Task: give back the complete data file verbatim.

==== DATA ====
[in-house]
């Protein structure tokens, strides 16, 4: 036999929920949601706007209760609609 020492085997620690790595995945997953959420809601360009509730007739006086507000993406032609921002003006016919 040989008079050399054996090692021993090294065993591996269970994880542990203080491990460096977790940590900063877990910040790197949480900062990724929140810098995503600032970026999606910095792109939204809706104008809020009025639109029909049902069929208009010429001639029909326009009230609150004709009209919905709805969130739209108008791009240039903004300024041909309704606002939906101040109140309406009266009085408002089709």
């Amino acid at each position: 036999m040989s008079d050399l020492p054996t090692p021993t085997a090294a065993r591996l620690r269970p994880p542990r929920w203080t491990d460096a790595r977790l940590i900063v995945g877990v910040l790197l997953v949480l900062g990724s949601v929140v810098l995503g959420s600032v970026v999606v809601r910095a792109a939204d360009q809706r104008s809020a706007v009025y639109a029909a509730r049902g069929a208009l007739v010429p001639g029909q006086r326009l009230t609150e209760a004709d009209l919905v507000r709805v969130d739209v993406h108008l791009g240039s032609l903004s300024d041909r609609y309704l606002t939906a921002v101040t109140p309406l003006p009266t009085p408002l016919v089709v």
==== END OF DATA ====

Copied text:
[in-house]
């Protein structure tokens, strides 16, 4: 036999929920949601706007209760609609 020492085997620690790595995945997953959420809601360009509730007739006086507000993406032609921002003006016919 040989008079050399054996090692021993090294065993591996269970994880542990203080491990460096977790940590900063877990910040790197949480900062990724929140810098995503600032970026999606910095792109939204809706104008809020009025639109029909049902069929208009010429001639029909326009009230609150004709009209919905709805969130739209108008791009240039903004300024041909309704606002939906101040109140309406009266009085408002089709």
């Amino acid at each position: 036999m040989s008079d050399l020492p054996t090692p021993t085997a090294a065993r591996l620690r269970p994880p542990r929920w203080t491990d460096a790595r977790l940590i900063v995945g877990v910040l790197l997953v949480l900062g990724s949601v929140v810098l995503g959420s600032v970026v999606v809601r910095a792109a939204d360009q809706r104008s809020a706007v009025y639109a029909a509730r049902g069929a208009l007739v010429p001639g029909q006086r326009l009230t609150e209760a004709d009209l919905v507000r709805v969130d739209v993406h108008l791009g240039s032609l903004s300024d041909r609609y309704l606002t939906a921002v101040t109140p309406l003006p009266t009085p408002l016919v089709v």